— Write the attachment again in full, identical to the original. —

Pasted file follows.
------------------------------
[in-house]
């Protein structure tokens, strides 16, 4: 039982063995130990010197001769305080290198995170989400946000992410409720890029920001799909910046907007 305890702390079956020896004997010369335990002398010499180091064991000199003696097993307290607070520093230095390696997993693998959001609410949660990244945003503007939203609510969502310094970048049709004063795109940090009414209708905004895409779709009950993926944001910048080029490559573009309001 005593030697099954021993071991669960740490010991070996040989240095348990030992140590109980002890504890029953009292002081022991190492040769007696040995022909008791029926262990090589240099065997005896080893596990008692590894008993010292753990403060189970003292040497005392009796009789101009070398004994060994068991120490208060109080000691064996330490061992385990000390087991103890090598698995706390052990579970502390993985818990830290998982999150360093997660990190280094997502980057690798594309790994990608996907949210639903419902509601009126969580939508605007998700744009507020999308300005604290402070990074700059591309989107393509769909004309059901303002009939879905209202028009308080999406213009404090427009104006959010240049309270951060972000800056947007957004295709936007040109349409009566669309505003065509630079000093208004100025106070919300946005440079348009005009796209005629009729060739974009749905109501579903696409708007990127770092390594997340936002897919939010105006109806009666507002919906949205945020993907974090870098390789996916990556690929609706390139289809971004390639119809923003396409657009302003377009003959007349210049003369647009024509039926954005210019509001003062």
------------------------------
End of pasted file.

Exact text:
[in-house]
């Protein structure tokens, strides 16, 4: 039982063995130990010197001769305080290198995170989400946000992410409720890029920001799909910046907007 305890702390079956020896004997010369335990002398010499180091064991000199003696097993307290607070520093230095390696997993693998959001609410949660990244945003503007939203609510969502310094970048049709004063795109940090009414209708905004895409779709009950993926944001910048080029490559573009309001 005593030697099954021993071991669960740490010991070996040989240095348990030992140590109980002890504890029953009292002081022991190492040769007696040995022909008791029926262990090589240099065997005896080893596990008692590894008993010292753990403060189970003292040497005392009796009789101009070398004994060994068991120490208060109080000691064996330490061992385990000390087991103890090598698995706390052990579970502390993985818990830290998982999150360093997660990190280094997502980057690798594309790994990608996907949210639903419902509601009126969580939508605007998700744009507020999308300005604290402070990074700059591309989107393509769909004309059901303002009939879905209202028009308080999406213009404090427009104006959010240049309270951060972000800056947007957004295709936007040109349409009566669309505003065509630079000093208004100025106070919300946005440079348009005009796209005629009729060739974009749905109501579903696409708007990127770092390594997340936002897919939010105006109806009666507002919906949205945020993907974090870098390789996916990556690929609706390139289809971004390639119809923003396409657009302003377009003959007349210049003369647009024509039926954005210019509001003062």